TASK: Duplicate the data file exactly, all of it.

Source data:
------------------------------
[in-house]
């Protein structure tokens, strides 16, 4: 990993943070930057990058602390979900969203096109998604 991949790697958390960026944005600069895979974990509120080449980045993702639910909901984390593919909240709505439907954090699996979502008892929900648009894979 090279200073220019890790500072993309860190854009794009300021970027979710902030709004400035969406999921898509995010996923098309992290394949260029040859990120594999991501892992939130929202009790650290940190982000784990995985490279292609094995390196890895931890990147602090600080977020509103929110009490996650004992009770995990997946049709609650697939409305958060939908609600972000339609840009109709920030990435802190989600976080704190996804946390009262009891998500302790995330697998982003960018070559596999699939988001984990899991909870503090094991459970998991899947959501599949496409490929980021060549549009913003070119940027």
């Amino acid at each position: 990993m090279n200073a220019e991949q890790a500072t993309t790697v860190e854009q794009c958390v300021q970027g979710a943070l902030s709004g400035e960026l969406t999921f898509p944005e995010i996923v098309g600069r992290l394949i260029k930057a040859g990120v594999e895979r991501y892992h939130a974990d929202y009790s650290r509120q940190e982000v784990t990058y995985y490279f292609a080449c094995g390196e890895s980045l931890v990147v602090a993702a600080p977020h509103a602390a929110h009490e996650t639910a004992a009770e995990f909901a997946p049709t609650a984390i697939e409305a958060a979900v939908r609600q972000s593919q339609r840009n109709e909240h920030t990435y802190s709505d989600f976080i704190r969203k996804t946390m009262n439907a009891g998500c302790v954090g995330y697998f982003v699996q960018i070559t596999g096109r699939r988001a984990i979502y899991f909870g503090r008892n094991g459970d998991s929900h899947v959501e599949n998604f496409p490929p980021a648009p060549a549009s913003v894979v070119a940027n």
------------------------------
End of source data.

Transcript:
[in-house]
């Protein structure tokens, strides 16, 4: 990993943070930057990058602390979900969203096109998604 991949790697958390960026944005600069895979974990509120080449980045993702639910909901984390593919909240709505439907954090699996979502008892929900648009894979 090279200073220019890790500072993309860190854009794009300021970027979710902030709004400035969406999921898509995010996923098309992290394949260029040859990120594999991501892992939130929202009790650290940190982000784990995985490279292609094995390196890895931890990147602090600080977020509103929110009490996650004992009770995990997946049709609650697939409305958060939908609600972000339609840009109709920030990435802190989600976080704190996804946390009262009891998500302790995330697998982003960018070559596999699939988001984990899991909870503090094991459970998991899947959501599949496409490929980021060549549009913003070119940027």
């Amino acid at each position: 990993m090279n200073a220019e991949q890790a500072t993309t790697v860190e854009q794009c958390v300021q970027g979710a943070l902030s709004g400035e960026l969406t999921f898509p944005e995010i996923v098309g600069r992290l394949i260029k930057a040859g990120v594999e895979r991501y892992h939130a974990d929202y009790s650290r509120q940190e982000v784990t990058y995985y490279f292609a080449c094995g390196e890895s980045l931890v990147v602090a993702a600080p977020h509103a602390a929110h009490e996650t639910a004992a009770e995990f909901a997946p049709t609650a984390i697939e409305a958060a979900v939908r609600q972000s593919q339609r840009n109709e909240h920030t990435y802190s709505d989600f976080i704190r969203k996804t946390m009262n439907a009891g998500c302790v954090g995330y697998f982003v699996q960018i070559t596999g096109r699939r988001a984990i979502y899991f909870g503090r008892n094991g459970d998991s929900h899947v959501e599949n998604f496409p490929p980021a648009p060549a549009s913003v894979v070119a940027n």